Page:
Tuesday, February 14, 2006

a love affair

In a rare obeisance to Valentine's Day, I give you this little ditty about my longest affair.

And what, you ask, has captured my heart so? *She laughs as she thinks that you know her oh so little* One word: books.

Yes, those dainty little delightful delicacies of paper and ink. Books. I love them. The way they feel in your hands, the way they smell, the way they stand by quietly and let you laugh and cry at the events they contain. A book is always there for you, waiting, ready to to take you on an adventure. They are just truly loveable.

The first book I remember falling for was The Pokey Little Puppy. It's a Little Golden Book and it was one of the first that I read. I loved that story about the little puppy who went on great adventures and was sad when he went without dessert (but I now realize that he was disobedient and deserved to face the consequences for his actions). I read that book over and over and over. I think it is the reason I had a fascination with getting a dog that only recently evaporated.

Since then it's been one book after another. I spent more time in the elementary school library then I did in the classroom. I read every Nancy Drew mystery they had (and found a few they didn't at garage sales), I read my copy of Little Women ragged. I devoured every book I could get my hands on (including some of the romances my mother had that I probably should not have read, but hey, I was young and none of it made sense at the time).

I discovered the joy of buying and owning books. There was (and still is) something about buying a book that takes my breath away. It's a treasure chest and you don't know what you'll find when you break open the cover, but you know it's going to be something amazing. I remember the days in school when the Scholastic book club flyer came out. I'd pour over it on the way home and tell my mom which ones I wanted. I didn't always get them all, but I usually could swing a few (and they were cheap, wish I could go back and buy more!).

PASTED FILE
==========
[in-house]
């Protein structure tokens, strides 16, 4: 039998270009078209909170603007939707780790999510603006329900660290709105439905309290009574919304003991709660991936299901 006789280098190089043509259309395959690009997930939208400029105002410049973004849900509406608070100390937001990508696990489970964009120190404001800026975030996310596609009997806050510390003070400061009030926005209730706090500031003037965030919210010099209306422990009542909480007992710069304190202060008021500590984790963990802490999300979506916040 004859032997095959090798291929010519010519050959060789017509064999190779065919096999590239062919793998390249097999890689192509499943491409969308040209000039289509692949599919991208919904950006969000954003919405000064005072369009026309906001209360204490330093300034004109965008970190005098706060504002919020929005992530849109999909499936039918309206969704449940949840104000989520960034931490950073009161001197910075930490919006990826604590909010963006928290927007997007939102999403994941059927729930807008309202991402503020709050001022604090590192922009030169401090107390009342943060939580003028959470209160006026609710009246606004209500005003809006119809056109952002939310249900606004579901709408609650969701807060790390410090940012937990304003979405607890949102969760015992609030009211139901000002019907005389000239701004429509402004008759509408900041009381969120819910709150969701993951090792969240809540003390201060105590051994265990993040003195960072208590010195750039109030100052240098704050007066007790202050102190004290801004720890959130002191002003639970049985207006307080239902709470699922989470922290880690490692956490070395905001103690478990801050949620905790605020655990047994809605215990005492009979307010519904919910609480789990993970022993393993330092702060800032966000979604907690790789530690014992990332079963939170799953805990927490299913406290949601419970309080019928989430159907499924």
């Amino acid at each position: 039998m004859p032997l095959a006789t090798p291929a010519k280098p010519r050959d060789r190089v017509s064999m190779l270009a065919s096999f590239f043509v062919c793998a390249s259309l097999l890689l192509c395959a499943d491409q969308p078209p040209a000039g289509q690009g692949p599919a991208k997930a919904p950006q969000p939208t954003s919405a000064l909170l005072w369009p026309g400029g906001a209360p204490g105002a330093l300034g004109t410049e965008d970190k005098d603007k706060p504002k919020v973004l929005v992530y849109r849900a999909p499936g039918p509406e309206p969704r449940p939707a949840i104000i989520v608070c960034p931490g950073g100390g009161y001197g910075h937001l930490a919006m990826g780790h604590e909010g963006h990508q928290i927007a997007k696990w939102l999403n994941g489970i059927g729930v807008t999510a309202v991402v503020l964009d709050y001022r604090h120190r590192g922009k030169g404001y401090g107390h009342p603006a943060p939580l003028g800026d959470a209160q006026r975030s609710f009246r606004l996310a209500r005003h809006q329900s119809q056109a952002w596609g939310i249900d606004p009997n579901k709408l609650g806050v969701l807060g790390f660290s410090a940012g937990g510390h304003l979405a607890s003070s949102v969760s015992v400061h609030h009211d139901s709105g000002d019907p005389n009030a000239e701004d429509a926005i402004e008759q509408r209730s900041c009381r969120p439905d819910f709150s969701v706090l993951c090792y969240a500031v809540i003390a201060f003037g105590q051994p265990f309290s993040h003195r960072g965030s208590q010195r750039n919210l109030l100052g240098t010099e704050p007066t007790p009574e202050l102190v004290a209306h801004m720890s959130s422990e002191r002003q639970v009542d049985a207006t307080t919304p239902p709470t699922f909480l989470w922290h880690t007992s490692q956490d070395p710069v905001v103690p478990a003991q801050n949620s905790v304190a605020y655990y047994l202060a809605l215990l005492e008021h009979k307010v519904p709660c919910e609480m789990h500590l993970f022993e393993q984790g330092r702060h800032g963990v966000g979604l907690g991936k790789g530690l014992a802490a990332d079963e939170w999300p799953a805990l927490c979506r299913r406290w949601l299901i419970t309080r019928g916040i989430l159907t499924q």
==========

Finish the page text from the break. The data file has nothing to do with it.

As I mentioned, I read a few books ragged. Little Women, James and the Giant Peach, just to name two. I re-read books. No one every told me I couldn't. I grew up thinking everyone who was anyone (i.e. anyone who is anyone was a reader) re-read books. Why read it in the first place if you weren't going to keep reading it over and over? What a waste of paper to only read it once. It never crossed my mind that people only read books once. Sure, there are a few I've never gone back to, but so many more that I do revisit. They are old friends. I never knew why I went back, per se, but I did.

Then not so long ago I learned that there are people out there who read, they read a lot, but they don't ever re-read a book. Honestly, when I heard this, I about had a full out stroke. The horror! To leave a book after one reading it like leaving the table after the first course of a meal. You may think you are satisfied but you have no idea what you are missing in the following courses.

When I tried to reason with the person who revealed this disturbing fact to me, she thought I was the crazy one to re-read a book. Her thought was, "I've read it, it won't change, why waste time reading it again." I nearly died on the spot. So here is what I told her.

While the words on the page may not change (indeed, they should not), you are not the same person from today to tomorrow from yesterday and therefore you can never read the book the exact same way you did before. And books are more than a stroll through the park on a sunny afternoon. To get their power, to learn their lessons, you have to spend time with them in the dark, in the wee hours of the morning, in the long winter days and chilly spring afternoons. There is no way to catch every offering a book has on one read. And you'll never learn as much about yourself if you limit the experience.

I've ready most of Jane Austen's books five or six times (at least). Every time, I learn something new about Austen, about her characters and about me. Each time I visit with those dear friends of mine, I have changed, I may understand a character more or less, or see eye to eye with the author in a way I couldn't before, because I had not yet grown tall enough as a human being. The same thing happens with all my favorite books. I believe for a book to be really great, it has to pull you back, make you want to read it again, keep looking and digging to find each precious moment, word, look and secret.

The other gal conceded that I had a good point. I challenged her to recall a book she really enjoyed and try reading it again. We'll see if she takes me up on it.

So, that's my great affair, the deep love I hold. If you want to make my head swim and knock me off my feet, forget the jewels, forget candy and even the flowers. Take me to a bookstore and tell me to pick one. Let me wander the isles, soaking in the wonderfulness. Surprize me with a new selection from an old friend or a new voice. I'll love you forever.

1 comment:

Christine said...

Oh I agree with you! There is nothing like a book! (Northanger Abby is my favorite Austen!)